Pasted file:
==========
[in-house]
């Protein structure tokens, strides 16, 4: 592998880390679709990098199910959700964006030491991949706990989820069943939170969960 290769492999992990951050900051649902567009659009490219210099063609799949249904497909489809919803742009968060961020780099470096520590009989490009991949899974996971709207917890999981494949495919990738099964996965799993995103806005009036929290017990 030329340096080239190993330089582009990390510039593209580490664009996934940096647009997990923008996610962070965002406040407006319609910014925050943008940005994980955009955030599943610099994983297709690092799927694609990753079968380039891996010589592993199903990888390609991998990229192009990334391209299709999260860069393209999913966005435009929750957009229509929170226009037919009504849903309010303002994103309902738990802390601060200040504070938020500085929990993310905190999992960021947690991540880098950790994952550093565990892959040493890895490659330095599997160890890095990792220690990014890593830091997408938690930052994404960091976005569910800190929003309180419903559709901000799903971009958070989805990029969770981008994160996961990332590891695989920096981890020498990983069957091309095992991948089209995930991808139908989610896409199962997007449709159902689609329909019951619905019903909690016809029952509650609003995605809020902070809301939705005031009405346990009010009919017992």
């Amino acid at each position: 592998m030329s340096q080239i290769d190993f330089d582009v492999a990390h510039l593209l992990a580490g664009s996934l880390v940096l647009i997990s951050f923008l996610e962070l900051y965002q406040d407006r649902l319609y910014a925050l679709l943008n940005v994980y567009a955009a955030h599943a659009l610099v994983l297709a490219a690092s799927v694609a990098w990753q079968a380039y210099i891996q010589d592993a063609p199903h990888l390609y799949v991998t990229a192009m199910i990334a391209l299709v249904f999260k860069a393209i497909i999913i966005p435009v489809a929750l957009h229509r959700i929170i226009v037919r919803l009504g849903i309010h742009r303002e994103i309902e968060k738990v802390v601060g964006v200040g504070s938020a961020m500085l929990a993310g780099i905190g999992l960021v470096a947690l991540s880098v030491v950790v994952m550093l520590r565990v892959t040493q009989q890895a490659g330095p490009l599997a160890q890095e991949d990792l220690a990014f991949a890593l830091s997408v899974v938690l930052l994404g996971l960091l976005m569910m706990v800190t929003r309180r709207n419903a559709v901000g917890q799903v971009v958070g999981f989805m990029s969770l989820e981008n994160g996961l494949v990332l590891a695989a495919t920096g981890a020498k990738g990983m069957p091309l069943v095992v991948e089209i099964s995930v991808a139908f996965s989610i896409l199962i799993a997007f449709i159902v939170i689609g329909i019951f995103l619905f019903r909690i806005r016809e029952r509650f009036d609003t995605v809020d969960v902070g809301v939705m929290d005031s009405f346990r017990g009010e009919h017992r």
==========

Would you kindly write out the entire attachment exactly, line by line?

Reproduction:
[in-house]
């Protein structure tokens, strides 16, 4: 592998880390679709990098199910959700964006030491991949706990989820069943939170969960 290769492999992990951050900051649902567009659009490219210099063609799949249904497909489809919803742009968060961020780099470096520590009989490009991949899974996971709207917890999981494949495919990738099964996965799993995103806005009036929290017990 030329340096080239190993330089582009990390510039593209580490664009996934940096647009997990923008996610962070965002406040407006319609910014925050943008940005994980955009955030599943610099994983297709690092799927694609990753079968380039891996010589592993199903990888390609991998990229192009990334391209299709999260860069393209999913966005435009929750957009229509929170226009037919009504849903309010303002994103309902738990802390601060200040504070938020500085929990993310905190999992960021947690991540880098950790994952550093565990892959040493890895490659330095599997160890890095990792220690990014890593830091997408938690930052994404960091976005569910800190929003309180419903559709901000799903971009958070989805990029969770981008994160996961990332590891695989920096981890020498990983069957091309095992991948089209995930991808139908989610896409199962997007449709159902689609329909019951619905019903909690016809029952509650609003995605809020902070809301939705005031009405346990009010009919017992």
């Amino acid at each position: 592998m030329s340096q080239i290769d190993f330089d582009v492999a990390h510039l593209l992990a580490g664009s996934l880390v940096l647009i997990s951050f923008l996610e962070l900051y965002q406040d407006r649902l319609y910014a925050l679709l943008n940005v994980y567009a955009a955030h599943a659009l610099v994983l297709a490219a690092s799927v694609a990098w990753q079968a380039y210099i891996q010589d592993a063609p199903h990888l390609y799949v991998t990229a192009m199910i990334a391209l299709v249904f999260k860069a393209i497909i999913i966005p435009v489809a929750l957009h229509r959700i929170i226009v037919r919803l009504g849903i309010h742009r303002e994103i309902e968060k738990v802390v601060g964006v200040g504070s938020a961020m500085l929990a993310g780099i905190g999992l960021v470096a947690l991540s880098v030491v950790v994952m550093l520590r565990v892959t040493q009989q890895a490659g330095p490009l599997a160890q890095e991949d990792l220690a990014f991949a890593l830091s997408v899974v938690l930052l994404g996971l960091l976005m569910m706990v800190t929003r309180r709207n419903a559709v901000g917890q799903v971009v958070g999981f989805m990029s969770l989820e981008n994160g996961l494949v990332l590891a695989a495919t920096g981890a020498k990738g990983m069957p091309l069943v095992v991948e089209i099964s995930v991808a139908f996965s989610i896409l199962i799993a997007f449709i159902v939170i689609g329909i019951f995103l619905f019903r909690i806005r016809e029952r509650f009036d609003t995605v809020d969960v902070g809301v939705m929290d005031s009405f346990r017990g009010e009919h017992r």